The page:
HIV: the impact of under-nutrition on resilience

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HIV is a virus that damages the cells of the immune system, weakening the ability to fight everyday infections and diseases. AIDS is the term used to describe a range of potentially life-threatening infections and illnesses that occur as a result of a severely damaged immune system by the HIV virus. Morbidity (condition of being diseased) and mortality (state of being subject to death) related to HIV infection in the developing world remains extremely and worryingly high, therefore, the Millennium Development Goals have stated aims to achieve zero hunger by 2030 while also aiming to halt and begin to reverse the spread of HIV.

The presence of under-nutrition in individuals with HIV promotes an almost negative feedback loop which results in a reduced resilience to the life of individuals, households and communities.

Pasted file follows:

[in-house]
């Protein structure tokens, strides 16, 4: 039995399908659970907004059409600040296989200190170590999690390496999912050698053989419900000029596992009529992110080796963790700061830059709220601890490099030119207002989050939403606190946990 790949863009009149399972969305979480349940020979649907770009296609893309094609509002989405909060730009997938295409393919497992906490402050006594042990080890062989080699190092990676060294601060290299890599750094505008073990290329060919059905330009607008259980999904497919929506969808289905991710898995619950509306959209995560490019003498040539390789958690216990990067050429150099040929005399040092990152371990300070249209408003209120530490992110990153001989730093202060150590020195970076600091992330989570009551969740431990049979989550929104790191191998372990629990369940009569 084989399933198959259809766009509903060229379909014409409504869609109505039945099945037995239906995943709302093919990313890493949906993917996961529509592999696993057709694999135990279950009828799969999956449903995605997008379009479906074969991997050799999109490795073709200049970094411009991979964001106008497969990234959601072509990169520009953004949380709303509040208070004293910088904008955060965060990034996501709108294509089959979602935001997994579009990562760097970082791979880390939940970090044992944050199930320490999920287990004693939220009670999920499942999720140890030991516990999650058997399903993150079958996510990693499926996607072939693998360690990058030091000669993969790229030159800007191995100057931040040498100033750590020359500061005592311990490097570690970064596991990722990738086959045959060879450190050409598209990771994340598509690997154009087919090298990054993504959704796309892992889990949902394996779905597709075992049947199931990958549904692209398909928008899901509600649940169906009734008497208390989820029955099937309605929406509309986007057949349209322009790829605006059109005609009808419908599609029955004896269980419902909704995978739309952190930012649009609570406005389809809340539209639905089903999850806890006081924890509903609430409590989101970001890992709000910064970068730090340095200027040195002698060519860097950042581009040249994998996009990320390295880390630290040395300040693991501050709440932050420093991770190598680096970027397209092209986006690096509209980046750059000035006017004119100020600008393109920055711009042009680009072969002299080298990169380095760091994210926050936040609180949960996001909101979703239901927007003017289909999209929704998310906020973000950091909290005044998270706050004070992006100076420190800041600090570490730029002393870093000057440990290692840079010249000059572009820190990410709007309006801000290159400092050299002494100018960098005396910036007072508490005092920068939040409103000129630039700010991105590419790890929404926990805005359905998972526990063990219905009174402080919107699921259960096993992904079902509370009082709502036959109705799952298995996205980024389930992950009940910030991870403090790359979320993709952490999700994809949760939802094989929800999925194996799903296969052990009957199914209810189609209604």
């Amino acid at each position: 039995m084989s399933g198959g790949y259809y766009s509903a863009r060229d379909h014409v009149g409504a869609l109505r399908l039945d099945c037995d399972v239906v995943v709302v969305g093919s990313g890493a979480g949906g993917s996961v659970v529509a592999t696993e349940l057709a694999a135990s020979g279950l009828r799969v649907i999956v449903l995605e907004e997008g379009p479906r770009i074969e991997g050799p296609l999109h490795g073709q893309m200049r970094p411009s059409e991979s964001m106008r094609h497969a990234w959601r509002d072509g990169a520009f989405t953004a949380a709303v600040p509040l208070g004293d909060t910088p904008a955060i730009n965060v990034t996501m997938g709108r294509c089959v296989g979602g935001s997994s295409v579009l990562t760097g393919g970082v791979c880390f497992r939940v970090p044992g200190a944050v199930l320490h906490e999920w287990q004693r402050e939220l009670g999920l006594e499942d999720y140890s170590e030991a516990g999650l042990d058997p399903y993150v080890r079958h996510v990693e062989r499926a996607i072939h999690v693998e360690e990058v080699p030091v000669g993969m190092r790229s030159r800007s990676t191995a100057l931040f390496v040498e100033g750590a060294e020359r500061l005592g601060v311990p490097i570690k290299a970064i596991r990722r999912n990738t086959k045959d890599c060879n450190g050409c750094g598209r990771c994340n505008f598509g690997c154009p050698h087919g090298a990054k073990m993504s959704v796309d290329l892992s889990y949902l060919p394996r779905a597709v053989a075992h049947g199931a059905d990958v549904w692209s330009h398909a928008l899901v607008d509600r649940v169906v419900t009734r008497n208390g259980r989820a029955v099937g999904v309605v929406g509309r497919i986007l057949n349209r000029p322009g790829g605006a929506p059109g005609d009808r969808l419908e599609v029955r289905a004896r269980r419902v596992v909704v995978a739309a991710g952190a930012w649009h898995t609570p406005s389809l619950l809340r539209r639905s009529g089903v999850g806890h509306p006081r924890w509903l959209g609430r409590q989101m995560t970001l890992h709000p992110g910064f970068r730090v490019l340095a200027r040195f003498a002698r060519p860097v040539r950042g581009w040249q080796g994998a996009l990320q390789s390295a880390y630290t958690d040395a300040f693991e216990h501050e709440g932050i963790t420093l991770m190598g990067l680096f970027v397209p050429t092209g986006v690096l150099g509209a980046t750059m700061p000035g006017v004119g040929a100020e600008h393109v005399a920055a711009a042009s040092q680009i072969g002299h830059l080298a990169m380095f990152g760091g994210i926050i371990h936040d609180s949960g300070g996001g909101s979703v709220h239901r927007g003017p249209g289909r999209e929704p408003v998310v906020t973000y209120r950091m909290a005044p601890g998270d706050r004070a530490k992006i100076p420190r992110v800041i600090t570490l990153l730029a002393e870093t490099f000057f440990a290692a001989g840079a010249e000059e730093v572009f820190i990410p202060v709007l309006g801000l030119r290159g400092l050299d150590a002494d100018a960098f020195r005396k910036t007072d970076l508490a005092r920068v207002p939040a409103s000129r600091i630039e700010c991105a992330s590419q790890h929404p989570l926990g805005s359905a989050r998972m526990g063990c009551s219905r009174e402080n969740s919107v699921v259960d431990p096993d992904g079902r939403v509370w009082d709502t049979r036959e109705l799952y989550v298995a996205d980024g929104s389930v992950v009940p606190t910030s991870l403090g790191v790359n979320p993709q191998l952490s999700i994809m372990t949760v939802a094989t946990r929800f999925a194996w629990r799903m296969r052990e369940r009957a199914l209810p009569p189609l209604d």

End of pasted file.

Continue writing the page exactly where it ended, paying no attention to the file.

Food security is a state of having reliable access to a sufficient quantity of affordable nutritious food. In households with food insecurity, there is an acceleration of the progression of HIV to AIDS and its related illnesses. Food insecurity can also reduce an individual’s response to antiretroviral therapy (HIV treatment), however on the other hand, the presence of HIV infection also undermines food security and nutrition status by reducing an infected individual’s work capacity and productivity levels – this can jeopardise the effects on the livelihoods of households and communities as a whole.  This is because the presence of HIV and malnutrition weakens the immune system of people, while also creating a state where there is an increased susceptibility to co-infections of both states.

HIV also impairs nutritional status by undermining nutrient intake, absorption and use; adults living with HIV for example, have 10-30% higher energy requirements than their HIV negative counterparts. In developing countries where carbohydrate, protein and fat deficiency (macro-nutrient) as well as food insecurity are very prevalent, the impacts are detrimental.

Good nutrition, paired with food security status, are therefore essential for keeping HIV positive individuals healthier for as long as possible across their lifespan. This is because a healthier and stronger body can provide better resilience to the opportunistic infections that may lead to the development of AIDS. For this is occur, there must be persistent and uncompromised access to foods of nutritive value for all in society in every single part of the world.

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